Discussion in 'Forex Trading' started by forextraderpro, Mar 20, 2008.
Are there drawbacks to working with such a liquid market?
If you are trading spot your market really isn't liquid at all. You're trading against your broker (bucketing), which has at most $50 million.
No spot broker trades in the real Interbank Market, period.
If you're trading FX futures, yes the major pairs are quite liquid.
And so, the next question should be:
"And how can I trade in the real Interbank Market" ?
lol, you're too funny crgarcia, don't you realize marketmakers hedge exposure in the interbank market!
As for the OP's question, why would ample liquidity be any problem if it means your orders get filled?
All you do is bashing the spot forex market in favour of the futures market. Why don't you just open your own topic, post your experiences and leave all unrelated threads alone.
Some like spot, some like futures; don't make everything into an argument about that.
ontopic: high liquidity often means high volatility; maybe that would be a drawback for some.
I'm a newbie, but I think that one think is true in crgarcia post: some of the operations you do with a broker are "bucketing".
A broker have to find a counterpart for your transaction, and the first counterpart that he searches is among its customers. This couls be see as bucketing.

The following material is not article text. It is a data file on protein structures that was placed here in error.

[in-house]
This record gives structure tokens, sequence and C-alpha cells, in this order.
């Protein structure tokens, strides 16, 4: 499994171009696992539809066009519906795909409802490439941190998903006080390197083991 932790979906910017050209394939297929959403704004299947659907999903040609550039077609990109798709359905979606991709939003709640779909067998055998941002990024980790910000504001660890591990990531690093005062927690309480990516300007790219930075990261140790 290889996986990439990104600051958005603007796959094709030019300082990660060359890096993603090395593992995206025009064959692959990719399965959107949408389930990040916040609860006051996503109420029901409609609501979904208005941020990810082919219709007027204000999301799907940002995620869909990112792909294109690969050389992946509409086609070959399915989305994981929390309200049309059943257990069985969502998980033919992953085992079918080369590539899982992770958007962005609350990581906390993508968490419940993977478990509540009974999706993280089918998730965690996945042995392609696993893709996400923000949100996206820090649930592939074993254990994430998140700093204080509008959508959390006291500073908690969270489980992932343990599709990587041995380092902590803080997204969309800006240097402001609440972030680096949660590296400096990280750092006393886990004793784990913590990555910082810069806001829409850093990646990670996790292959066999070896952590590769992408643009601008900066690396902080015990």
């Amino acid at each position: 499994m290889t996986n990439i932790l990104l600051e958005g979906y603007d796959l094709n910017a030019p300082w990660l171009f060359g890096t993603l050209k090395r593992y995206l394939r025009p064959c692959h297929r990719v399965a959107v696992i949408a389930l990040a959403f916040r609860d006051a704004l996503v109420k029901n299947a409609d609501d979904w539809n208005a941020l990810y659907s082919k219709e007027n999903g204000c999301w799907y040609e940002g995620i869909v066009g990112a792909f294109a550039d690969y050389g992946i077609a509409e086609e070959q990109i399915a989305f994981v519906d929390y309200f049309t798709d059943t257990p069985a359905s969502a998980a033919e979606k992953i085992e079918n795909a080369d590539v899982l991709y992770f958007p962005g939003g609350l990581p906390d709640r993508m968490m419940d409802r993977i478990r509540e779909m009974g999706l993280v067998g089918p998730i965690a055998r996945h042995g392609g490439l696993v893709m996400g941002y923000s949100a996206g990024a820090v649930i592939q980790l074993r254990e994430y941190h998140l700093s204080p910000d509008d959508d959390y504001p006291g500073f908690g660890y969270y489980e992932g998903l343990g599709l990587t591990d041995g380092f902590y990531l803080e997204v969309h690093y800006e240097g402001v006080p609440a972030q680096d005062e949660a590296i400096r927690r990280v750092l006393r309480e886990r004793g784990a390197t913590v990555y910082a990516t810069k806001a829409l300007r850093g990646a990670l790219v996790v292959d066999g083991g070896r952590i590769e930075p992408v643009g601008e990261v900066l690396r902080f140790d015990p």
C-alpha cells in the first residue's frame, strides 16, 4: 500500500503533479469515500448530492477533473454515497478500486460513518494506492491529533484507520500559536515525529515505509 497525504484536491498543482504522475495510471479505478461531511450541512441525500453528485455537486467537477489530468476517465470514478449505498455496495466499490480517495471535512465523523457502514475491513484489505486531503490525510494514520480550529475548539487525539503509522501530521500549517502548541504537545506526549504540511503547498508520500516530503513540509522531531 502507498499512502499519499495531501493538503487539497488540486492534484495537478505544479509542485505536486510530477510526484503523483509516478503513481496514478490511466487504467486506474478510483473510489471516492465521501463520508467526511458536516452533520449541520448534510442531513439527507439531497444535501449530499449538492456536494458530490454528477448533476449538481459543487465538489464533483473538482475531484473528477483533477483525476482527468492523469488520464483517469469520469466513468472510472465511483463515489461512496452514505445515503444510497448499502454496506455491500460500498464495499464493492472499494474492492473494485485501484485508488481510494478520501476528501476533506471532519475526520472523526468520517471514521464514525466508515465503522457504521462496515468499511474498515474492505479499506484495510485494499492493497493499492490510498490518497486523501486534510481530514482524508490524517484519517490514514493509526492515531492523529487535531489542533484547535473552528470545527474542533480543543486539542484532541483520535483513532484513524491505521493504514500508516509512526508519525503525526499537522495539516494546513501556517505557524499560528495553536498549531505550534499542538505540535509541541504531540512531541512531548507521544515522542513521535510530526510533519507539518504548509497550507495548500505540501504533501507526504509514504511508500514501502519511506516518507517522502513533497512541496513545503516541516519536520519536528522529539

If he didn't find any among it's customers, the brokers send the order to the market.
Am I wrong ?
As cabletrader pointed out, if your orders are getting filled what difference does it make?
I could care less whether my orders go to the interbank market or the local Tom Thumb. As long as they get filled when and where I want, I'm a happy trader.
This is true. I have written this info on many threads in the past.
Of course it's not true, what, you think marketmakers are stupid enough to keep everything in-house exposing themselves to unlimited risk, lol yeah right! Who do you think provides liquidity to the marketmaker, the local Tom Thumb (lol, good one bugscoe!)
The amount of misinformation on forums is just amazing, most of this stuff is common sense, a commodity in great demand but in short supply it seems (shame it's not a tradeable instrument )
Think about it for a while then you could probably answer that question yourself
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